Foreign Policy Blogs

Paul Volcker on the Breakdown of Government



Edited Transcript of Paul Volcker’s remarks during the 2016 FPA Financial Services Dinner

I grew up—not just physically but intellectually—in the midst of World War II and the Cold War. I inherited the strong sense that the United States was the natural and entitled international leader. By the 1990s we could celebrate the “end of history”—the presumed triumph of democratic capitalism, a platform for strong growth and reduced political tensions.

All that has been accompanied by a flowering of “think tanks,” “policy schools” and various intellectual “forums.” The Foreign Policy Association is one of the leaders. You are devoted to sophisticated, rational debate about how to develop and maintain harmonious—or at least peaceful—relationships among nations and the process of encouraging public education. That is, for sure, a worthwhile mission. So naturally I take pride in associating myself with your work.

Somehow I wonder about what has happened amid all the intelligence and presumed goodwill generated by the flood of policy schools and students. Look around us. We are in a world of economic frustration, breakdown of order, armed conflict, and a seeming vacuum of responsible leadership. Who among us can view with any satisfaction the current manifestation of our own electoral processes, much less our role as international leader?

Well, you know and agonize about all that. I want to make a simple plea about a closely related matter that gets too little attention. We engage in endless debate about the size of our government and just what its policies should be. At the same time, we pay hardly any attention to the essential need for the effective, economical and honest execution of those policies that we do adopt.

I could lecture you all night about the lapses in public administration that have grabbed our attention in recent years, and in the process have undermined the element of trust essential for a democracy. A recent publication of the Volcker Alliance lists no less than 48 administrative failings since 2000, ranging from large crises (Katrina, the Gulf oil spills, the introduction of “Obama Care”) to the relatively small but indicative lapse of secret service discipline, to the V.A. waiting list, the Minnesota budget collapse—on and on.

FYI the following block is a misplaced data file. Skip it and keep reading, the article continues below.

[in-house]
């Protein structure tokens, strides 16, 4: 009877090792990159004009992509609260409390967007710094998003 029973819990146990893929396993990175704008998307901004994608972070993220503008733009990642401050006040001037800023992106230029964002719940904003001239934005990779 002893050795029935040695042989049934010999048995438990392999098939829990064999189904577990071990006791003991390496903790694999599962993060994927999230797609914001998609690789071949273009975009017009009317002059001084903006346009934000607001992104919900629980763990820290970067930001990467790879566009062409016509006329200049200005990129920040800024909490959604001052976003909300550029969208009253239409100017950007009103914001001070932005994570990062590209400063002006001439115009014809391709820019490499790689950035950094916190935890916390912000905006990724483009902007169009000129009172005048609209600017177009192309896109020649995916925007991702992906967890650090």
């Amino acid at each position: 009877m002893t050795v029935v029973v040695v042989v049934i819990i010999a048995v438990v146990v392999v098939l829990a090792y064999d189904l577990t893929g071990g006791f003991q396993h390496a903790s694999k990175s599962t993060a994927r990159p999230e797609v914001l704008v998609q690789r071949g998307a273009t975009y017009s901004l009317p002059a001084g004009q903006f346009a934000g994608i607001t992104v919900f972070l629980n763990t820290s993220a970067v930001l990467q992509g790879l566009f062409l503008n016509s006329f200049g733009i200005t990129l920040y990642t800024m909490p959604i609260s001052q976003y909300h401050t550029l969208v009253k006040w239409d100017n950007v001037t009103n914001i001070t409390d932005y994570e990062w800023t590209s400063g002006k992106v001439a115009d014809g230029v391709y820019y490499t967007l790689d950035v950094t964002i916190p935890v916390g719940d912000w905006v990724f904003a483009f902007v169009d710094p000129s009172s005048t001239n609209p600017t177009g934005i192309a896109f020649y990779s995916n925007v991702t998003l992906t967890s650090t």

I will remind you what you also must acknowledge: government does provide essential services. Apart from the obvious—national defense, the need for law and public safety—there is a lot else we take for granted. For instance, would any of us want to contemplate going without a professional Center for Disease Control or a Federal Drug Administration, to protect our health? We do need effective supervision of financial services. We do expect social security checks to arrive on time for those in need. We have a huge commitment to healthcare. These days protection of the environment and natural resources rank high in our concerns. And, of course, we do want the strongest army and navy that money can buy (and that is hugely expensive, in fact far more expensive than it needs to be).

Fortunately we still have many thousands, indeed millions of men and women devoted to public service. But we can’t escape the fact that public management has fallen short of what we need—what as citizens we are entitled to—in effective, non-partisan and economical execution of the responsibilities that we have given to governments, at every level.

I believe it is that neglect that helps fuel the anger and vitriol of the political process that we can watch on our television screens night after night. And it is that neglect that is reflected in the decisions of too many of our great Universities and think tanks to emphasize big “policy” issues, too often setting aside the historic interest in “good government” and strong schools of “public administration.”

I was struck a year or two ago in reading a short aphorism by Thomas Edison. It crystallizes the problem in five words: “Vision without execution is hallucination.” Hallucination seems all too close to an apt description of what is going on in our political system.

As we approach the election, as we debate the competing political “visions,” let’s think a little more about one simple fact. Government is here to stay. Whether smaller or larger, it needs to be reasonably well managed. More than that, it should be capable of maintaining trust and pride in our governance and in our democratic processes. How else can we expect to again become a beacon of hope for a troubled world?

I know that I am touching on what is an inherent part of the mission of the Foreign Policy Association. Keep at it, and thank you for hearing me out!

Watch the full speech on youtube: